A legal design jam is a battle against legalese. No one -not even lawyers- understands this convulse mixture of jargon and convoluted syntax. And well, maybe everyone is free to use whatever the ugliest jargon he wants to (although I contend also this - startup people have their jargon too and it gets on my nerves). But at least this is out of question when it comes to the Law. Law _must _be clear. Period.
Design is not only about the nice frills and colors you put around. Visualization is not only something that makes information clearer. Visualization is information. Said another way, some information could never possibly be read and understood without savvy visualization (think about big data).
The Legal Design Jam is in Milan. That would be a chance to gather the small Italian legal-tech community. All together in one place, think of it. We would make an easy target for old school lawyers, if they ever decided to clear us out.
Well, I’m taking the risk. Are you meeting me there?
The dynamic duo is now touring the U.S. and organizing their next little bit of magic: WeHave the Future, a summer camp on Law & Economics in northern Italy, where 60 lucky students will meet 25 prestigious teachers.
The project is big and only growing bigger! Marco and Francesca are continuously involving people like Roland Vogl (Stanford), Bill Emmott (formerly of The Economist), and Luigi Zingales (Chicago Booth School of Business). They explain the whole thing here. Read it, get excited, inquire, get involved!
**Law and Economics are intertwined, but we often forget. **
There is a visceral and natural link between law and economics. We need law to make business; we need law to drive economics; we need economic methods to measure law. But the Law and Economics School had little success within European academia in the last century.
We were too busy saying that the Law must be obeyed because it is the Law. Students forgot to ask why the Law was the way it was. What were its objectives? Did it manage to attain them? What were its effects? We forgot to ask the reason behind the laws until the reason vanished. The law became a moral/political opinion, something which, like opinions, is neither right nor wrong, but nonetheless must be obeyed.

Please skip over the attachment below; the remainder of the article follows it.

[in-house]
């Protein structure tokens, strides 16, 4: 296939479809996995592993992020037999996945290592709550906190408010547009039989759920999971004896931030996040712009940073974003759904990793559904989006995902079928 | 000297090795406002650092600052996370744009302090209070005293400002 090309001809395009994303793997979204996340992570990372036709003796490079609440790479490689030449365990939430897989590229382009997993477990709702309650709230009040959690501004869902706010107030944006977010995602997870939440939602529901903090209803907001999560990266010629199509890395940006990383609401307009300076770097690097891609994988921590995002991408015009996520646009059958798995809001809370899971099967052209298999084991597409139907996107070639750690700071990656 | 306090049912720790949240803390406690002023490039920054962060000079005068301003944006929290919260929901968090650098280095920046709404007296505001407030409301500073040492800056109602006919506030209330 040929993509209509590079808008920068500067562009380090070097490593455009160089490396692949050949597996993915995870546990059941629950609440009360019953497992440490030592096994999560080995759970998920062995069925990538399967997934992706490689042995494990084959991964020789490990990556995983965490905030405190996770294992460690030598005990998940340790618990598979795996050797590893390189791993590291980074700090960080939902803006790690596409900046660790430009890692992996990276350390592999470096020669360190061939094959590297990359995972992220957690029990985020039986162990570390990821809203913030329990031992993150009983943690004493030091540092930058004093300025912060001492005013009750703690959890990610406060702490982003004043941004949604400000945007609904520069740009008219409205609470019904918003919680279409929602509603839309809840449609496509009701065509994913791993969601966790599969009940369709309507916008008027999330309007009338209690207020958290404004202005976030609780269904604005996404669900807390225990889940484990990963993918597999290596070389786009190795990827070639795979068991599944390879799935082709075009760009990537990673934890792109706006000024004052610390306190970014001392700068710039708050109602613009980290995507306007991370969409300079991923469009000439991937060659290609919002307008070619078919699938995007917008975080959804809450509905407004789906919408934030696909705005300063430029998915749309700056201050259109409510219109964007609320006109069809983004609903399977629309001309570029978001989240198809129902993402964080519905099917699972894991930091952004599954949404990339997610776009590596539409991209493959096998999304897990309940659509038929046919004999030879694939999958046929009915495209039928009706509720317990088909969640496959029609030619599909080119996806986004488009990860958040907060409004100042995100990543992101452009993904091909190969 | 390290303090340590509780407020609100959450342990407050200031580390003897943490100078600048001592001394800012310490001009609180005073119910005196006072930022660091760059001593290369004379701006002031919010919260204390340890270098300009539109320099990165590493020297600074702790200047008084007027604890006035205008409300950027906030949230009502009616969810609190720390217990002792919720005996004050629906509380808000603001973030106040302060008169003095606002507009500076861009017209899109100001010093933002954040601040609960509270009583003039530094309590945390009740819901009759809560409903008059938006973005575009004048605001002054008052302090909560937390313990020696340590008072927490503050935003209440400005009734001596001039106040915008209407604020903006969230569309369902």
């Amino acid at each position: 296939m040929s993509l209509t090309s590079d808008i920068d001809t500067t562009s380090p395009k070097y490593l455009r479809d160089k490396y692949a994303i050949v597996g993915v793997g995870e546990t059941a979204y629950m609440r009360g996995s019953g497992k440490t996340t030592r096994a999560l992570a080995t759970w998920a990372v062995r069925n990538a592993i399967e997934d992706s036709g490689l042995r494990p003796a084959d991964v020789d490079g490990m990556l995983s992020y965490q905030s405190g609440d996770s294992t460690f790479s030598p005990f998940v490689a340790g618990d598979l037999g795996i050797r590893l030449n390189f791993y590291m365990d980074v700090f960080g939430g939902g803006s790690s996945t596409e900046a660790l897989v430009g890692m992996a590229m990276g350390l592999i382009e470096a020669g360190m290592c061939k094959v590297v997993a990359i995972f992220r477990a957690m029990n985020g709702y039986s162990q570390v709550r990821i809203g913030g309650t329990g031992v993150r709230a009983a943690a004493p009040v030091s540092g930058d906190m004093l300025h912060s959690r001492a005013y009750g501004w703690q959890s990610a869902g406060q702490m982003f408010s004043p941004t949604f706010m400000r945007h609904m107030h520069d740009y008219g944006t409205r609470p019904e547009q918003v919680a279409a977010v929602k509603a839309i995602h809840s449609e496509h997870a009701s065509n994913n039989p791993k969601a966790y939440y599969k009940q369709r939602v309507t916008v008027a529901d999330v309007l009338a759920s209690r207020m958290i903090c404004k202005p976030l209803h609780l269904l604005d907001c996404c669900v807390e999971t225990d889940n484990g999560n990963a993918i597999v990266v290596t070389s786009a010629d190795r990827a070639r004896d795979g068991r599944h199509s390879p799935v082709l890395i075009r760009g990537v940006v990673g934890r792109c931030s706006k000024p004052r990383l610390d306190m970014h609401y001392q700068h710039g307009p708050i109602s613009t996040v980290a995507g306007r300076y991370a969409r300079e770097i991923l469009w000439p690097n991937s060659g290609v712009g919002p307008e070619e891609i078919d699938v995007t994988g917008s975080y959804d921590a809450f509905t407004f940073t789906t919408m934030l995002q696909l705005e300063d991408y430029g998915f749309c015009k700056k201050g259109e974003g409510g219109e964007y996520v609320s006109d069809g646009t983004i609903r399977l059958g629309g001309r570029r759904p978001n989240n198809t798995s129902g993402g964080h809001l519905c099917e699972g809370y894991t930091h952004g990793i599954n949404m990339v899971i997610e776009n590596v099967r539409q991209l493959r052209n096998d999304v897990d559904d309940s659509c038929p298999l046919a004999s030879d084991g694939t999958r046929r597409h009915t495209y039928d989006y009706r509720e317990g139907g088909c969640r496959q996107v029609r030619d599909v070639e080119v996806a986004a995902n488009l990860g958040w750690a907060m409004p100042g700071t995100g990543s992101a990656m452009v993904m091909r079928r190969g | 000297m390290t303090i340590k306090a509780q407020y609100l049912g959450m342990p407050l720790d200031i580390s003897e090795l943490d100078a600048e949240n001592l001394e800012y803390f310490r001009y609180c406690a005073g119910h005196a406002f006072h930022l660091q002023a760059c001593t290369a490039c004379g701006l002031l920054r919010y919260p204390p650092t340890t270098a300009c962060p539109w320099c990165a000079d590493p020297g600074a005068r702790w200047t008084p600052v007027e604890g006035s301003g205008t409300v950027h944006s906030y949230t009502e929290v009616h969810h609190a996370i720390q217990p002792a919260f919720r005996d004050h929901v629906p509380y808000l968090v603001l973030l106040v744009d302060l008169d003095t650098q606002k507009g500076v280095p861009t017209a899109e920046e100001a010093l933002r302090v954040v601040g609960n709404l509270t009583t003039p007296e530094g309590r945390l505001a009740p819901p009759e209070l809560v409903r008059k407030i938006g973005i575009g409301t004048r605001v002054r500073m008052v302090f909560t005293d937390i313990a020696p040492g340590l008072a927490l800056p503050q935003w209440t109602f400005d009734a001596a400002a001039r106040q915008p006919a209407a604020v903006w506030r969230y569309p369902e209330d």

**We need to be as precise as possible when it comes to Law. **
But Law is not opinion. If Law and Economics can teach us anything, it is that the law is – to a certain extent – measurable, and its impacts are quantifiable. We can do math with law. We can answer questions like: _ What will be the impact of this statute? Did it achieve the effect we wanted it to have? What do we need to enact to have effect X on the economy? What are the best provisions to boost economic life? How are judges going to settle that matter? _
We, the Europeans, have forgotten how to answer these questions. We, the lawyers, have too often applied the non scientific - humanist approach to the legal field. After all, we have chosen to go to Law School also because we loathed math.
Now WeHave the Future is taking Law & Economics to Europe. They are giving it back to the people, and they are making it simple, practical, and usable. And they didn’t wait for Academia.
I warned you, I like lists. So I made another list. I called it Big Data & Law*. It gathers articles, posts and other stuff about Law and Data: Data Science applied to Law. How can data be used to forecast legal decisions? How can big data be exploited for legal research?
These and other exciting questions try to be answered there.
It’s a list in progress made through [Urlist] (http://urli.st) and the cool thing is that you can collaborate to it. Add links. Let’s make it grow larger.
11 Links from: big data and law—Serena Manzoli, via Urlist